Why did Livingstone’s men not share his room, if they were so concerned for his welfare? Why did they leave him at night in a child’s care? Was it that they did not care for him beyond that link of Master and Servant? Did they not know that Death likes best to come in the night, when the body is at its weakest? Did they leave the boy who was my grandfather there to nurse, or merely to watch, so that he could go and tell them that the white man had died and that they were free? These were my father’s questions.
My father also said that Susi and Chuma carried the body a thousand miles to Zanzibar. Was it done out of love, or out of the fear that they would be called murderers if they had gone back alone? Moreover, they knew that Livingstone was loved by all of England and so they may have thought that the remains were worth some pennies on a string. If so, was this so wrong? Had they not given their lives in the service of the old man, yet received nothing in return? My father’s tales said nothing of the supposed love between people of different skins. We blacks are ruled by fear and doubt – whereas the whites come with cruelty and confidence. They choose at first hand to condemn – always. The relationship between my village and the film-makers was no different. We feared them – pandered to them – and they did as they pleased.
They took photographs and moving pictures of Shadrack and my grandfather. They dressed them in skins and told them to hold spears. All this was done in front of grandfather’s sleeping hut, and then they were photographed walking through the bush at the edge of the village, holding their spears at the ready. The film-makers wished to give the impression that there were lions nearby. They only worked in the early morning and in the late afternoon. The Boma messenger said this was because the light was good at these times – that the shadows were too heavy towards the middle of the day. The two men received five shillings each. Two worn silver half-crowns a-piece.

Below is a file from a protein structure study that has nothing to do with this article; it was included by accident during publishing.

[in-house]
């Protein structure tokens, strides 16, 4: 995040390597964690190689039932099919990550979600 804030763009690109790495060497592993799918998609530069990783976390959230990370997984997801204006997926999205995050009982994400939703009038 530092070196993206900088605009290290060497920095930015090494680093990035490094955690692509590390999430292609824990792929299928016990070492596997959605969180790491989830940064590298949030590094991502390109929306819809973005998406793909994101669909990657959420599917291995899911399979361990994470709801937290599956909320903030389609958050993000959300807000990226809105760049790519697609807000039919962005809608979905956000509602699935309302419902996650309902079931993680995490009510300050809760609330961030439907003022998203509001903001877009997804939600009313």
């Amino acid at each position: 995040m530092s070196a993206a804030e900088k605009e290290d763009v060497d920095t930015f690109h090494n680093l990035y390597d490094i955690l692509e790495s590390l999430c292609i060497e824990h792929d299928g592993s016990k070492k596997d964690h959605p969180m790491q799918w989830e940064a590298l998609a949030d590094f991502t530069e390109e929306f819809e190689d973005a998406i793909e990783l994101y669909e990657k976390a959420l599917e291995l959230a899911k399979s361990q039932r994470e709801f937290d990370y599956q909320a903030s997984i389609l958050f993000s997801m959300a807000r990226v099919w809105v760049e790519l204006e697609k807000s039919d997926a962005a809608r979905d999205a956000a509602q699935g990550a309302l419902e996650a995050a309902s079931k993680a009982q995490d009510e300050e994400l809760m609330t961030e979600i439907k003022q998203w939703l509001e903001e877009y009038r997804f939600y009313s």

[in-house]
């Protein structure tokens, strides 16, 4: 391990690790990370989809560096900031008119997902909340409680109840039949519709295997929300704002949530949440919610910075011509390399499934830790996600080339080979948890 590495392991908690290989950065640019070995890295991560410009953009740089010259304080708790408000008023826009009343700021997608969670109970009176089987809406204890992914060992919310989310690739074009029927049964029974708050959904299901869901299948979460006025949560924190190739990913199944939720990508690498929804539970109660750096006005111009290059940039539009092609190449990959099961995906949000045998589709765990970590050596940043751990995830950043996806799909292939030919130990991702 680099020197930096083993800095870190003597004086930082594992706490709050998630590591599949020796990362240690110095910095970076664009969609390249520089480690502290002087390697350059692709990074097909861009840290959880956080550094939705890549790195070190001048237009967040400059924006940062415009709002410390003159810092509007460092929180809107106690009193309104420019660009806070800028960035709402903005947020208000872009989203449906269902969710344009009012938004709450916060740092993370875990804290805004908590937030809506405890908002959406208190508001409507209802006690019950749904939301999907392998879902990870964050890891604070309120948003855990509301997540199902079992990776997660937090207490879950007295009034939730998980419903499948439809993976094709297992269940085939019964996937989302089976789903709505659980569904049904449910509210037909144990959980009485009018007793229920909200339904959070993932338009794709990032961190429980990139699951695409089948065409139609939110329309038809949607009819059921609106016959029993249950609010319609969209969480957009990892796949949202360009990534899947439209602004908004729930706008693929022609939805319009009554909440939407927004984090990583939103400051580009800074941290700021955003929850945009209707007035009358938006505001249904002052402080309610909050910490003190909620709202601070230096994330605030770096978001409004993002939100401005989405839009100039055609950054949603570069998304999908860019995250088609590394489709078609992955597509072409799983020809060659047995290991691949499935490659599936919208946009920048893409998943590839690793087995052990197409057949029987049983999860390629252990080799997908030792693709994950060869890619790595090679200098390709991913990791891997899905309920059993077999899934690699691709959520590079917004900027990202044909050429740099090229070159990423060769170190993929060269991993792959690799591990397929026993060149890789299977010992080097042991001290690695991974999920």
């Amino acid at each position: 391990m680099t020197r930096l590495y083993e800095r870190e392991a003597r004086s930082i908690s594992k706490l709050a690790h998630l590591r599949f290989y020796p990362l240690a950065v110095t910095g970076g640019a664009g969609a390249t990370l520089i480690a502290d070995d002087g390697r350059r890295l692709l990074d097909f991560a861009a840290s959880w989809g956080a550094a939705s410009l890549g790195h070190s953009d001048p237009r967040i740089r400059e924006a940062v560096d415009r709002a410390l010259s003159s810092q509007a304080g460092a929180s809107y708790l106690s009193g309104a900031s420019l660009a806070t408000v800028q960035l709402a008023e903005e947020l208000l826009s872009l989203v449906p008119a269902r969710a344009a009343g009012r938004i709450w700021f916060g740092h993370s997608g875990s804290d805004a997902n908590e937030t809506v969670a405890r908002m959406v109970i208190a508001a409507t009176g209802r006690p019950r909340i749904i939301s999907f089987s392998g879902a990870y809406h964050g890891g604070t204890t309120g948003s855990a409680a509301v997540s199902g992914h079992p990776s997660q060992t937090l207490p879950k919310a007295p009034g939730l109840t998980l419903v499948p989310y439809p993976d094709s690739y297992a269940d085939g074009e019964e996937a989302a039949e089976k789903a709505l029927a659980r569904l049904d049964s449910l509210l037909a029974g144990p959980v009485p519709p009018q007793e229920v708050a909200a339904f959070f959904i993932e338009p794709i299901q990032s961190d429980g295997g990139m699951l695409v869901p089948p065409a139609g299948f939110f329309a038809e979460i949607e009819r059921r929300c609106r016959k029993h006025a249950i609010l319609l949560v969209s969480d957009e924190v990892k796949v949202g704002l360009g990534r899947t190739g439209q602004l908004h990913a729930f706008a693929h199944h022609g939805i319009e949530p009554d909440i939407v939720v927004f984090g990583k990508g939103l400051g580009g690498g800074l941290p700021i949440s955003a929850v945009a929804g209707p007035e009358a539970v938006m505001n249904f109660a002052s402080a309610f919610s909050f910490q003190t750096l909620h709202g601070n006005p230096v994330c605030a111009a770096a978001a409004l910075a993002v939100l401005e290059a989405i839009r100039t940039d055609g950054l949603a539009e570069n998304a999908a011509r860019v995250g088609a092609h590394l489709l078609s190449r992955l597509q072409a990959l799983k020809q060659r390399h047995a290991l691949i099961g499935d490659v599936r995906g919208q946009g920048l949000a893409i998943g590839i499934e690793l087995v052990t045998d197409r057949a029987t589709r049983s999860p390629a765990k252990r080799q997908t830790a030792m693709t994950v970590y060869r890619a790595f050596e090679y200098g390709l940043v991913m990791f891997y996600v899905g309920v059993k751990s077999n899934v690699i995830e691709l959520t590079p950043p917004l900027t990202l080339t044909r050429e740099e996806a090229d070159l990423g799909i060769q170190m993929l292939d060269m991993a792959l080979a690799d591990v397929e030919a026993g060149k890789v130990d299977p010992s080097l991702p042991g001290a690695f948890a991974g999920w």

Because of all the interest in the past, there was a general telling of tales concerning that time. My father said that he would not have heard any of this had his leg not been broken, and he had not been placed in his grandfather’s hut to heal.
The stories told were about many subjects – hunts, droughts, good and bad years – and about the people who had lived through them. The Boma Messenger, although he knew nothing of our local village lore, would not be left out. He told the story of Livingstone’s death as he had heard it from the whites, recounting it with great reverence.
It appears that the explorer came to Chitambo’s village as a very sick man – on the edge of death. One morning they came into his hut to find him bent over his bed, and that he appeared to be praying. Then they saw that he was dead. God had taken pity on him as a holy man, and had gathered him up whilst he was at his prayers, to dress him in glory and sit him at the throne.
This made my grandfather laugh – he said that tales begin to tell themselves when they have been in too many mouths. Which made the Boma messenger angry – and he asked my grandfather how he could, so proudly, dispute the knowledge of the whites.
Then my grandfather told his story.
He had been placed in the hut – and here was the first point of difference – there was no bed, not in the sense of a European bed, with a frame and a mattress. Livingstone lay on the floor of the hut, on a bed of grass. He was curled up like a child, his hands between his thighs – grandfather showed his listeners how – and he moaned with pain.